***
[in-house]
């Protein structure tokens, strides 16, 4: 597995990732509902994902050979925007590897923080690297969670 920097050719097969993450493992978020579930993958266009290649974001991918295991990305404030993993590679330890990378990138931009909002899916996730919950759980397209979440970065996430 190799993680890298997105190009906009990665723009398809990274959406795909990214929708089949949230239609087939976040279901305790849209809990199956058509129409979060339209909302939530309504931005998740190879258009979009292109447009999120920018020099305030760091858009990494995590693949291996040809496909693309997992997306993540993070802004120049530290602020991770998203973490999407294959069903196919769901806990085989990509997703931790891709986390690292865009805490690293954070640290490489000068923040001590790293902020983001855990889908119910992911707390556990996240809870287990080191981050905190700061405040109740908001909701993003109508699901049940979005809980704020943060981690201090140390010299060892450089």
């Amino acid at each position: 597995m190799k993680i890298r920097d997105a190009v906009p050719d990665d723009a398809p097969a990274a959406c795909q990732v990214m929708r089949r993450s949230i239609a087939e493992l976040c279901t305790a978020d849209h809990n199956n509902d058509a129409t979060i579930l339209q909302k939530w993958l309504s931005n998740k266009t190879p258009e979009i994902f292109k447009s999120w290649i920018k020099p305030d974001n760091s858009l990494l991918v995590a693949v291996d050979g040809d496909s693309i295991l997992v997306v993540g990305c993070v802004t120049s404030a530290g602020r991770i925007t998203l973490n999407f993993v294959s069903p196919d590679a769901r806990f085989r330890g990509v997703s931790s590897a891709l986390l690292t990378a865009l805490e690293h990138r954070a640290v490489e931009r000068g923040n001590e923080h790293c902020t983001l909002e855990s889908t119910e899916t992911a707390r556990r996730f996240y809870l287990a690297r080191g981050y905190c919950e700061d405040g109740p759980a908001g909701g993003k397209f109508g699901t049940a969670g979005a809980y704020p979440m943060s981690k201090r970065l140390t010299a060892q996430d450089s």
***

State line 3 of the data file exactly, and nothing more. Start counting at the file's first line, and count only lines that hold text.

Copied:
């Amino acid at each position: 597995m190799k993680i890298r920097d997105a190009v906009p050719d990665d723009a398809p097969a990274a959406c795909q990732v990214m929708r089949r993450s949230i239609a087939e493992l976040c279901t305790a978020d849209h809990n199956n509902d058509a129409t979060i579930l339209q909302k939530w993958l309504s931005n998740k266009t190879p258009e979009i994902f292109k447009s999120w290649i920018k020099p305030d974001n760091s858009l990494l991918v995590a693949v291996d050979g040809d496909s693309i295991l997992v997306v993540g990305c993070v802004t120049s404030a530290g602020r991770i925007t998203l973490n999407f993993v294959s069903p196919d590679a769901r806990f085989r330890g990509v997703s931790s590897a891709l986390l690292t990378a865009l805490e690293h990138r954070a640290v490489e931009r000068g923040n001590e923080h790293c902020t983001l909002e855990s889908t119910e899916t992911a707390r556990r996730f996240y809870l287990a690297r080191g981050y905190c919950e700061d405040g109740p759980a908001g909701g993003k397209f109508g699901t049940a969670g979005a809980y704020p979440m943060s981690k201090r970065l140390t010299a060892q996430d450089s």